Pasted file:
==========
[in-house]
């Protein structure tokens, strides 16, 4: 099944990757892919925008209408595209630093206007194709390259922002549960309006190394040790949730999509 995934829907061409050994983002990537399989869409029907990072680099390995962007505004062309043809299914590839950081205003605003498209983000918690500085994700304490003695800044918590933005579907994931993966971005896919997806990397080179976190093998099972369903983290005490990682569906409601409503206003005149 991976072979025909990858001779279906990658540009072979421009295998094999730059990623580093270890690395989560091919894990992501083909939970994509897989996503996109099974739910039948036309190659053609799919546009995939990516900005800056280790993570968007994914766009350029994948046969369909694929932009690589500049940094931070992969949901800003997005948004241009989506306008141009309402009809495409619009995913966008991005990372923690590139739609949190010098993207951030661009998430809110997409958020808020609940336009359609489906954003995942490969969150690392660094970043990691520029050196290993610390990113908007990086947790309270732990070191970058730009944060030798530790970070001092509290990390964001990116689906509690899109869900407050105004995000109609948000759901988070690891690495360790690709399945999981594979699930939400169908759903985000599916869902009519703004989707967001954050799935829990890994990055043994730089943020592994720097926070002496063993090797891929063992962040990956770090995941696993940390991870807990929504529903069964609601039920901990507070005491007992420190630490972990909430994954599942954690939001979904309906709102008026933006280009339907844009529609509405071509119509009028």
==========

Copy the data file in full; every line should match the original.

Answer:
[in-house]
């Protein structure tokens, strides 16, 4: 099944990757892919925008209408595209630093206007194709390259922002549960309006190394040790949730999509 995934829907061409050994983002990537399989869409029907990072680099390995962007505004062309043809299914590839950081205003605003498209983000918690500085994700304490003695800044918590933005579907994931993966971005896919997806990397080179976190093998099972369903983290005490990682569906409601409503206003005149 991976072979025909990858001779279906990658540009072979421009295998094999730059990623580093270890690395989560091919894990992501083909939970994509897989996503996109099974739910039948036309190659053609799919546009995939990516900005800056280790993570968007994914766009350029994948046969369909694929932009690589500049940094931070992969949901800003997005948004241009989506306008141009309402009809495409619009995913966008991005990372923690590139739609949190010098993207951030661009998430809110997409958020808020609940336009359609489906954003995942490969969150690392660094970043990691520029050196290993610390990113908007990086947790309270732990070191970058730009944060030798530790970070001092509290990390964001990116689906509690899109869900407050105004995000109609948000759901988070690891690495360790690709399945999981594979699930939400169908759903985000599916869902009519703004989707967001954050799935829990890994990055043994730089943020592994720097926070002496063993090797891929063992962040990956770090995941696993940390991870807990929504529903069964609601039920901990507070005491007992420190630490972990909430994954599942954690939001979904309906709102008026933006280009339907844009529609509405071509119509009028």